It will probably be acknowledged, that the body of the more perfect animals is so constituted that each organ has a power, to a certain extent, of performing its peculiar function; but that this function will not be properly performed, unless the combi. nation or relation of the organ to the other parts of the body be perfect and uninterrupted ; and, moreover, that the undue performance of the functions of one organ will have a certain effect upon those of others. Still it does not follow that any virtue is actually conveyed from one viscus to another, but only that they are united together so as to constitute a circle of actions mutually dependent on each other. Indeed, we know that the secretion of gastric juice by the stomach is imperfect, unless the actions of the lungs be properly performed; and, on the other hand, that our endeavours to resuscitate an animal apparently drowned, will fail if there be poison in the stomach.

There can be little doubt that the combination between the different organs is kept up by nerves. In the mammalia, we see the par vagum pass from the lungs to the stomach; and we may assume that it is the bond of union between their func. tions, since neither those of the one viscus nor of the other are perfectly performed if the nerve be divided.

Seeing that the gastric juice is not secreted when the par vagum is cut, we are at first view inclined to infer that the power of secretion depends on the par vagum; but, when we. find, by the investigations of comparative anatomy, that the stomach may be entirely independent of such a nerve, we are compelled to give up this opinion. Indeed, the arguments in favour of it are still further weakened by finding that if, after the par vagum has been cut high in the neck so as to disturb the functions of the lungs, respiration be assisted by any artificial means, the functions of the stomach will be partially restored.

Perhaps the only legitimate conclusions we can draw from the observation of such facts, are that the par vagum is the mediom through which the several important organs are knit together and associated in their function, and by the injury of which the organs themselves are hurt and deranged. Digestion, respiration, and circulation, are not separate functions, but the different stages of one great operation, “ nutrition," necessary to life; and for this purpose the organs are bound by sympathies, which cause them to act in unison, and by which they become mutually dependent. Hence the injury of one has an effect upon the others, and the destruction of the medium of connexion disturbs the whole economy.

In this inquiry it is quite admissible to examine how far those who have beld different opinions have been correct in their views of the anatomy of the nerves, and particularly in the assumption of the data from which they have drawn their conclusions regarding the uses of the par vagum. In doing so, we sball discover that the same deductions have been drawn from experiments where the par vagum and sympathetic have been cut, as from those where only the par vagum was divided.*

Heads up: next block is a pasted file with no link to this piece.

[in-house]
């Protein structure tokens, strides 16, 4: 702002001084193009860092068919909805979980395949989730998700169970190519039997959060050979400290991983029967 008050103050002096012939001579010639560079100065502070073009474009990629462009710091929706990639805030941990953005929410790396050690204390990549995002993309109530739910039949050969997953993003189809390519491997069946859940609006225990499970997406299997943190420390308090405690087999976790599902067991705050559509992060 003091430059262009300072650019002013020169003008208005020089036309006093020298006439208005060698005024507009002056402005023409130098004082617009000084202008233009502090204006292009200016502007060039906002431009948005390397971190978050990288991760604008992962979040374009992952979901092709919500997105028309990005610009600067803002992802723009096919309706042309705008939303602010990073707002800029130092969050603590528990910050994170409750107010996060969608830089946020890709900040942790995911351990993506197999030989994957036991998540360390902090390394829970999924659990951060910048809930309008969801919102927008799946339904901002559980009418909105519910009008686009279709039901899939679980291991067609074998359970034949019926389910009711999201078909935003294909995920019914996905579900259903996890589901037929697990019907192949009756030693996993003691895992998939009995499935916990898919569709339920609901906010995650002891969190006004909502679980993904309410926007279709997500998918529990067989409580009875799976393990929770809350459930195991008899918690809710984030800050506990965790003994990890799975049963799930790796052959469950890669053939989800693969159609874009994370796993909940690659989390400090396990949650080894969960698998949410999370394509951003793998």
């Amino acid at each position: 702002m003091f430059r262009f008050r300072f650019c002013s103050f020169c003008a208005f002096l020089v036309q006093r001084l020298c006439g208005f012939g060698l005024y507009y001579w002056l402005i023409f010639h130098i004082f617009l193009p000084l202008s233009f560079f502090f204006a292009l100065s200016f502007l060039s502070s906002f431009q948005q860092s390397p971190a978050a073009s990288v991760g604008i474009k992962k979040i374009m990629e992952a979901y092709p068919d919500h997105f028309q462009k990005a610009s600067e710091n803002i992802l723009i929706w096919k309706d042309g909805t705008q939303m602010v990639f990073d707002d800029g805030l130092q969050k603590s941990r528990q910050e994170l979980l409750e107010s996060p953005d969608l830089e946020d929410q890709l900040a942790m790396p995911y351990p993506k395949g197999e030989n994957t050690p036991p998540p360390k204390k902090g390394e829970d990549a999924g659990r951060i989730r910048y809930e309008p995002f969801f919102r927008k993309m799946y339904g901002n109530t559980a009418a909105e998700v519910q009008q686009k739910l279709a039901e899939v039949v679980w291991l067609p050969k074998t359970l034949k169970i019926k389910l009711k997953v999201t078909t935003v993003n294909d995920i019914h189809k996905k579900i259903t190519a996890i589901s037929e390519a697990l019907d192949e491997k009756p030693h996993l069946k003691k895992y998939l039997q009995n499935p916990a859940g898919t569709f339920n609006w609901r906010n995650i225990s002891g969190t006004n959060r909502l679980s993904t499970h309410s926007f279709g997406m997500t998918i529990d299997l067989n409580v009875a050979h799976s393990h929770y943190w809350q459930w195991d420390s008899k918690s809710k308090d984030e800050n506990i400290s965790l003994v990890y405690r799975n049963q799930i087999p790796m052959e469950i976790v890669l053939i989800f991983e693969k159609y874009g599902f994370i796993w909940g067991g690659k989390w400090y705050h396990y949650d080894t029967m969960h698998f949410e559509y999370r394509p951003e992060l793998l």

I shall not make any further observations at present upon this question, but submit, that since, in the more complicated animals, (as in the mammalia,) the par vagum passes to the throat, the larynx, the beart, the lungs, and the stomach, its use is probably to connect and combine, into one great system, these several organs,-each of which has the power of performing, to a certain extent, its own peculiar function. And hence it naturally follows, if the nerve be divided, the connexion be. tween all the organs, and also betwixt them and the external inuscular apparatus, upon which the perfection of the economy of each depends, will be destroyed.

Although I will not at present enter into the full consideration of the symPATHETIC, I shall make a few observations on the prevailing opinions regarding its anatomy and uses. +

The par vagum and sympathetic are so closely united together in the neck of the horse, that it is exceedingly difficult to separate theni, even in the dead animal

. * On anuther occasion, I propose to show that the anatomy of the sympathetic has been so erroneously described, not only in the thorax, but also in the neck and head of many of the lower classes of animals, as to entitle us to deny that any of the modern theories on the uses of this nerve are founded on correct views of its anatomy.

It will at once be admitted, that the descriptions most commonly given of late of this nerve are copied from the works of Bichat. Now I do not hesitate to state that the description, as given by Bichat, is incorrect; and that it does not correspond with what is found upon dissection, nor with that given by the most eminent anatomists who preceded him.

If we examine the manner in which the nerves arise from the spinal marrow, we shall find that each nerve has not only a double root,-i. e. one from the anterior, and the other from the posterior column of the spinal marrow,-but that they are also all united with, or give off a branch to the sympathetic. This union, or origin, of the sympathetic from the spinal nerves appears to have been entirely overlooked by Bichat. We may however presume that, had he lived, he would have given up the idea of considering the sympathetic as a part entirely distinct from the system of the spinal nerves; for it is a striking and curious fact, that, in the edition of his “ Anatomie Descriptife," pub. Tished in 1802, the editor says, “ Nous reprenions ensemble le systéme nerveux des ganglions et c'étoit le soir même ou nous avions commencé le ganglion cervical superieur que Bichat fit cette funeste chute qui determina sa dernière maladie."

It is, perhaps, not assuming too much to say, that since Bichat was incorrect in his views of the anatomy of the sympathetic nerve, it follows that not only his own ideas on the ganglionic system are untenable, but that also all the conclusions from ex. periments, which have been instituted in the belief that his observations were correct, are also liable to objections. I shall not here state the conclusive arguments that may be offered in contradiction of the opinion, that the system of the sympathetic is similar to the nervous cords seen in the lower anii als; but I shall merely ask how far the theory, that the actions of the heart depend more upon the sympathetic than on any other nerve, can be correctly founded, when it is easy to demonstrate that, at every intercostal space, the beart is united, through the sympathetic, with the spinal marrow. The observation that the sympathetic has been found perfect in monsters in which the spinal marrow was deficient, affords no argument in favour of the sympathetic being isolated from the other parts of the nervous system; for, in such creatures, we generally find also the spinal nerves, which are by all acknowledged to bave their origin from the spinal marrow.

The difficulty of discovering the power by which the various glands secrete the different fluids, has been already noted. The same difficulties are presented when we inquire into the causes of the actions of other important organs. For example, if we cut out the heart, and thus at once, in the most effectual way, separate it from the nervous system of the body, we shall find